Even 10'000 euros is a gross understatement!

At least that american one:
http://www.petesclassiccars.com/1959Lancia/default.htm
has a honest and complete photo description of the body, the underpinnings and the interior.

Redoing completely an Aurelia B12 saloon, is easy in comparison!

So who is going to compete with Parisien, on schedule, and costs, with his newly acquired (at a very competitive price) Flaminia Berlina? Cheesy
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Sebastien
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« Reply #35 on: 26 March, 2013, 05:53:59 PM »

That one blueboxer just posted looks stunning:

http://www.thegallerybrummen.nl/en_EN/autobedrijf/collectie/5360343/details.html

It illustrates well the point that you should always buy the best one available. You will never restore another Flaminia to that condition for that price! And a restored Flaminia always pales, compared to a well kept original!

Also, a point to ponder: early cars with drumbrakes are much easier to keep running, without that big Bonaldi servo, and the early Dunlop calipers...
 
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blueboxer
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« Reply #36 on: 26 March, 2013, 05:59:08 PM »

That one blueboxer just posted looks stunning:

http://www.thegallerybrummen.nl/en_EN/autobedrijf/collectie/5360343/details.html

It illustrates well the point that you should always buy the best one available. You will never restore another Flaminia to that condition for that price! And a restored Flaminia always pales, compared to a well kept original!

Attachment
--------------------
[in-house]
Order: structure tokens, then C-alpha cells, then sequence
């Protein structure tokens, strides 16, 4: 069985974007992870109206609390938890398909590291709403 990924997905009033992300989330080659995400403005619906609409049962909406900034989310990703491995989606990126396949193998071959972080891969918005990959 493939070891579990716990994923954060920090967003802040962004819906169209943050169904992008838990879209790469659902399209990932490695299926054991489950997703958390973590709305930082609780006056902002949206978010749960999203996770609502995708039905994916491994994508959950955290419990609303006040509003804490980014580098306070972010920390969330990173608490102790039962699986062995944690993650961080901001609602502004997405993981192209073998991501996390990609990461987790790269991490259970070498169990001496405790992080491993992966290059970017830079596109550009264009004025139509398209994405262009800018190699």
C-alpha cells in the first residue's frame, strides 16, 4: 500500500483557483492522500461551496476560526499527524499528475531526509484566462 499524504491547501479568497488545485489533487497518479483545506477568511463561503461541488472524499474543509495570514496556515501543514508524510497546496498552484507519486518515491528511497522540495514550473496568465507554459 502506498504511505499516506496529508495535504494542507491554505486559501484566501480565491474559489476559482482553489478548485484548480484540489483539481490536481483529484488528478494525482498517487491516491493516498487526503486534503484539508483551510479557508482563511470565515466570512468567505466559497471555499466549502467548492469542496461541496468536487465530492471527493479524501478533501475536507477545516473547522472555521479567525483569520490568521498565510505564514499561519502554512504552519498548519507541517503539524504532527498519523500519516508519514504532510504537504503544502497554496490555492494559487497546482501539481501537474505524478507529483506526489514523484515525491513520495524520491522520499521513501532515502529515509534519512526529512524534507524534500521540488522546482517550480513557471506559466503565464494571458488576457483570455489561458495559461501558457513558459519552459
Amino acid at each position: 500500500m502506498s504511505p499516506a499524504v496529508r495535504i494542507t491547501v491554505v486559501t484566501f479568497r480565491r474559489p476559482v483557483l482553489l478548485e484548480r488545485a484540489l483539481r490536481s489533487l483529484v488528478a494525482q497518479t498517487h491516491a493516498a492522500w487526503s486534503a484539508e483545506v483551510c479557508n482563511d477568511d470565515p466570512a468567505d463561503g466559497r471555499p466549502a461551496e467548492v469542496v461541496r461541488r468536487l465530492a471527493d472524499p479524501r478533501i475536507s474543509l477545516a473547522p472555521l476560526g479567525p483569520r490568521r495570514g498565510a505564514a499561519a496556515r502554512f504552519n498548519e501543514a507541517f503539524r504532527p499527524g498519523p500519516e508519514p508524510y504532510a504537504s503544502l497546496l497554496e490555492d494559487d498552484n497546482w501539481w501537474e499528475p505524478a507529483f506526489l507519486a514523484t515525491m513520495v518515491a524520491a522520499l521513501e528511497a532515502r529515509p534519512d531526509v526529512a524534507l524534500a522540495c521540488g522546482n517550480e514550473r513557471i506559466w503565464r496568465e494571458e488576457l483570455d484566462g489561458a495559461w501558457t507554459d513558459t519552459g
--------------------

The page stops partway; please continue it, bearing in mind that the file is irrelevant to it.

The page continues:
Also, a point to ponder: early cars with drumbrakes are much easier to keep running, without that big Bonaldi servo, and the early Dunlop calipers...
 
What about this one. Possibly better still?  http://www.autoscout24.it/Details.aspx?id=208737281&cd=634633576540000000&asrc=st|fs
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Feb 1965 RHD Fulvia 2C (still running it's original engine and gearbox) and quite a few others of various marques
Parisien
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« Reply #37 on: 26 March, 2013, 06:14:21 PM »

They will all tell you that:

"it needs about 1000 euros to make it a useable runner."

If you get it running for 1'000 euros, that means maybe the engine starts and runs. But then you have to stop, get it safely back home and to live with it! What about the non-existent brakes, the rust everywhere, the chrome, the wiring loom falling apart, the lights, the clutch, the gearbox, the drive shaft, and finally the MOT? (oh, I forgot the suspension, the exhaust system, and the dampers!)

Even 10'000 euros is a gross understatement!

At least that american one:
http://www.petesclassiccars.com/1959Lancia/default.htm